Anger is a normal, healthy emotion. It’s also one more thing that people in all forms of recovery tend to take to extremes. Many of us bottle up anger, only to find ourselves occasionally lashing out. Others of us have a tendency to redirect the anger we have with others toward ourselves.

For as complex as humans fancy themselves to be, our behavior is generally based on the conditioning we experienced in our childhoods. We form simple but powerful associations. The child who sees anger expressed as violence learns to either emulate or implode. The child who is taught that anger is unacceptable learns to repress, and to experience anxiety.

We tend to conceptualize “anger management” interventions as something only folks who are impulsive and aggressive need. Worse, what’s generally taught in classes and group therapy is how to not be angry.

There is nothing at all satisfying about punching a pillow.

For most of us, our anger is a product of not feeling sufficiently in control. Through the process of recovery we discover that the only thing we need to control is ourselves. Unfortunately, most of us learned self-control through unhealthy means.

A vital and foundational piece of early recovery is learning how to identify, experience, and express our full range of emotions. We find that we are raw as we “thaw” emotionally and often experience our feelings as overwhelming.

The key to managing ourselves is regulating emotions and choices. Yet, we have a tendency to judge our feelings, thoughts, and memories. This is inherently misguided. Anything that is happening only internally, is by definition, not hurting others and therefore ought not to be subjected to moral judgement. Feelings aren’t wrong, they simply are.

Any emotional state that is seen as unacceptable or experienced as unsafe has the potential to undermine our recovery. If we learn to identify what we’re feeling, we can choose to withhold judgment, allow ourselves to experience it and work through it. The key is to always respond and never react. Responses are conscious choices and reactions are usually unhealthy emotional reflexes.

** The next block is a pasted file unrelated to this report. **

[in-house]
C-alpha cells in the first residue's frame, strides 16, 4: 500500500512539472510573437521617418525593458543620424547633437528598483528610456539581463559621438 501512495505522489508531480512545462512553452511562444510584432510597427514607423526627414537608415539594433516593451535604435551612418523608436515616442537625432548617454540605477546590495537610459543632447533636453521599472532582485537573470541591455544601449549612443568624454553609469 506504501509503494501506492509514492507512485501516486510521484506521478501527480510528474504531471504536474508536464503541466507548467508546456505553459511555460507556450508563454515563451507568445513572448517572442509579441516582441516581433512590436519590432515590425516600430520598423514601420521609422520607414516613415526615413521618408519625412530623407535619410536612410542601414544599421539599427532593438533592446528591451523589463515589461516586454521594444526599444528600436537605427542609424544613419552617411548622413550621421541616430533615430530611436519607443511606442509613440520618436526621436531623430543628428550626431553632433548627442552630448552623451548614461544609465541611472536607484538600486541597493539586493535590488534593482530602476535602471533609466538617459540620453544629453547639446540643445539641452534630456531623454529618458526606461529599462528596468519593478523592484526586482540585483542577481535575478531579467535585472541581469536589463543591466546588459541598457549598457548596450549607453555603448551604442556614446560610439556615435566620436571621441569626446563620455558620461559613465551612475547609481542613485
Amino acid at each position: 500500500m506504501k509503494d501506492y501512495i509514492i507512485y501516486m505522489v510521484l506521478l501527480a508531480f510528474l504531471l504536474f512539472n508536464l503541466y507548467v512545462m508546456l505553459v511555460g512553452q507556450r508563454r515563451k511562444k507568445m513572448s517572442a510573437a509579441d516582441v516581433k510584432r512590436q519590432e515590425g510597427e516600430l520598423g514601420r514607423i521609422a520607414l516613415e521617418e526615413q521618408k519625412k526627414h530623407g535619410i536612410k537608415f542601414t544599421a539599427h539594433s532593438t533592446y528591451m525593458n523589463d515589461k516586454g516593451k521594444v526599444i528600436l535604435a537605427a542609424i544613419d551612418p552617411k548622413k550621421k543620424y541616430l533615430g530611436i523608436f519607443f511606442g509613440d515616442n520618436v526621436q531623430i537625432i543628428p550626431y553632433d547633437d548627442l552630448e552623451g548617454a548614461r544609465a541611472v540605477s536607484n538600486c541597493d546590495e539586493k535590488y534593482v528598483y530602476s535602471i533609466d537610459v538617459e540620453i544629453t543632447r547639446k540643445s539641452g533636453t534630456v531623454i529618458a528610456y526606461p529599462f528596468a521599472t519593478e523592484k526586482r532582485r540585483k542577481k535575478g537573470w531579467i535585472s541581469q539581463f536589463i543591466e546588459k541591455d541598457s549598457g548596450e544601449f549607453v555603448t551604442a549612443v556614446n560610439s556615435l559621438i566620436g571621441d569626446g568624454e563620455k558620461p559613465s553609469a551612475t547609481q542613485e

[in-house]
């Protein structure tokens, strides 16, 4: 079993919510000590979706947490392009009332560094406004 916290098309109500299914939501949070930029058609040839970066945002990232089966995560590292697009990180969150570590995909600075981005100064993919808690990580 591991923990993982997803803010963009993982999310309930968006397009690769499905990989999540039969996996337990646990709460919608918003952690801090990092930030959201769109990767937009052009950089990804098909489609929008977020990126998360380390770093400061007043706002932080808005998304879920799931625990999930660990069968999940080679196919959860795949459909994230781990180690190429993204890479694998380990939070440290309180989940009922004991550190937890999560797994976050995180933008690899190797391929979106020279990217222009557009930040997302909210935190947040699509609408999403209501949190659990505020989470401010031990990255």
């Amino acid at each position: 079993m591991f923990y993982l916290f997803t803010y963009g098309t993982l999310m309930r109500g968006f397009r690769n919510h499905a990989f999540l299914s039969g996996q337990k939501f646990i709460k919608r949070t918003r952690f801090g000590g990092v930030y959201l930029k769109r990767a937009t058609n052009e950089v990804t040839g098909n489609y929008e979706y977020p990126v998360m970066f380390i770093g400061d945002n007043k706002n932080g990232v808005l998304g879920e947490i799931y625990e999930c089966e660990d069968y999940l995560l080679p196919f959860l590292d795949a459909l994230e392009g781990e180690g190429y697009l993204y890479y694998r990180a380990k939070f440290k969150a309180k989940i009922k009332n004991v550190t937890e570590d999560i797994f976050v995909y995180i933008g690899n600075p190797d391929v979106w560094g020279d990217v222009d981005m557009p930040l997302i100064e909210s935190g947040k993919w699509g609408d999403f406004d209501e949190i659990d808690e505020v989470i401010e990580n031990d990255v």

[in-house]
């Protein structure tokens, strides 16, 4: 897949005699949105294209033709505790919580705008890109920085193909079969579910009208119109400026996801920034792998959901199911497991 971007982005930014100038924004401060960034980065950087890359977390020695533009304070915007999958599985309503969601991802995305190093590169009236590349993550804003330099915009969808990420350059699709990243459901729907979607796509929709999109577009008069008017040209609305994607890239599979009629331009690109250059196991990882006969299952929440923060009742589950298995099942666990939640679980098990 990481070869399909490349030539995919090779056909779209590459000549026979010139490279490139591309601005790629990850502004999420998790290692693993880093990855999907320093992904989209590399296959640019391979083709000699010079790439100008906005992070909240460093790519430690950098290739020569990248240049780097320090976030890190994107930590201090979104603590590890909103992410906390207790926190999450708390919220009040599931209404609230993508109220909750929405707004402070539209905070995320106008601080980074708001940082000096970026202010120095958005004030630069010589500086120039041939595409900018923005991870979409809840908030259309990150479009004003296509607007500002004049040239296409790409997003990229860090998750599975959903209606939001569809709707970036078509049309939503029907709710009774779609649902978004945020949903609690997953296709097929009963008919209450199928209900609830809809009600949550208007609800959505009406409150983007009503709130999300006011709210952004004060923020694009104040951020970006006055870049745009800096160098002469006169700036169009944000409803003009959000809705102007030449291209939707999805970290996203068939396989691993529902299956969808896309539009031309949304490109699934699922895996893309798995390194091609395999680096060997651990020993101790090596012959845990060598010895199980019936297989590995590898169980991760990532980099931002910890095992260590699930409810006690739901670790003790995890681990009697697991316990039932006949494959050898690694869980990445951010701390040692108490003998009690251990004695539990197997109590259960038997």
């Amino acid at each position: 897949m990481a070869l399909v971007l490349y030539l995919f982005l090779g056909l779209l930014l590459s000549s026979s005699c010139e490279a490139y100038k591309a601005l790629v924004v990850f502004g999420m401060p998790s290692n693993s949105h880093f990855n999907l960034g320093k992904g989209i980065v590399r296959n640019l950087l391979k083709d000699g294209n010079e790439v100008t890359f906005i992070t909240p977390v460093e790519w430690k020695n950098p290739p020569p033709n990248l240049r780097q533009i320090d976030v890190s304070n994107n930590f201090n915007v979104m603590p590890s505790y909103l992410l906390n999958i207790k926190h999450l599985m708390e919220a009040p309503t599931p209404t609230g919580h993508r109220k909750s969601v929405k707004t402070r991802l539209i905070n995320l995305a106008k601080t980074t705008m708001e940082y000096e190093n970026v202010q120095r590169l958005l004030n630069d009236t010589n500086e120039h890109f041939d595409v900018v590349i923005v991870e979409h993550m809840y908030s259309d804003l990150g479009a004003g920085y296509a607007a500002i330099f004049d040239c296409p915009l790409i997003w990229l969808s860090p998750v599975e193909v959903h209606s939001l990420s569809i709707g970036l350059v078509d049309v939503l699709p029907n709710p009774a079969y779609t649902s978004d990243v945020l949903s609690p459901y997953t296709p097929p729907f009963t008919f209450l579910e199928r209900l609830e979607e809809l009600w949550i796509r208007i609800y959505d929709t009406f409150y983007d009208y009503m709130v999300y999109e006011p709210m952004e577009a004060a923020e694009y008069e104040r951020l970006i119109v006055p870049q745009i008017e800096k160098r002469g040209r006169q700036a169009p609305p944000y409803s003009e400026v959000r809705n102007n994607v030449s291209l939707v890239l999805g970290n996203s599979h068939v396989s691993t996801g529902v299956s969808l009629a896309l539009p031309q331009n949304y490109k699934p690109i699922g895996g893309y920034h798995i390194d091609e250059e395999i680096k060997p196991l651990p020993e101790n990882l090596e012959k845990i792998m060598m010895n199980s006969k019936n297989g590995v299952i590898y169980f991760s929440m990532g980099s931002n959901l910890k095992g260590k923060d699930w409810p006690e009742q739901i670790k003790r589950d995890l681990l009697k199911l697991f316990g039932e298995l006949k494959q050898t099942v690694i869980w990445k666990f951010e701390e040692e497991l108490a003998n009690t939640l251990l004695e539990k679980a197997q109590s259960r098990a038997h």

The bottom line with so many aspects of recovery: If we can move away from condemning ourselves, we become free to judge what is healthy and what is not and choose accordingly. Most of us are so accustomed to fighting losing battles for self-control that we continue to do so even in recovery.

I promise that ultimately you can have far greater self-control through self-acceptance than you could ever have by subjecting yourself to constant scrutiny. The choice is to move away from being our own worst enemy and toward self-respect and fairness. Think of it as the Golden Rule in reverse.

Ultimately, we exchange rejection of self for resolution of internal conflicts. We can allow ourselves to feel angry without reacting hurtfully. We can allow ourselves to feel what we feel and still maintain healthy self-control.

Bottom line: Recovery is a process of learning about ourselves and developing an identity that is free of substances. Progressively, we come to regulate, trust, and accept who and how we are, making adjustments as needed.

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Published by Jim LaPierre

Jim LaPierre is an addictions and trauma recovery expert. He is the cofounder of Sobernow.com. Jim invites your comments and questions: [email protected]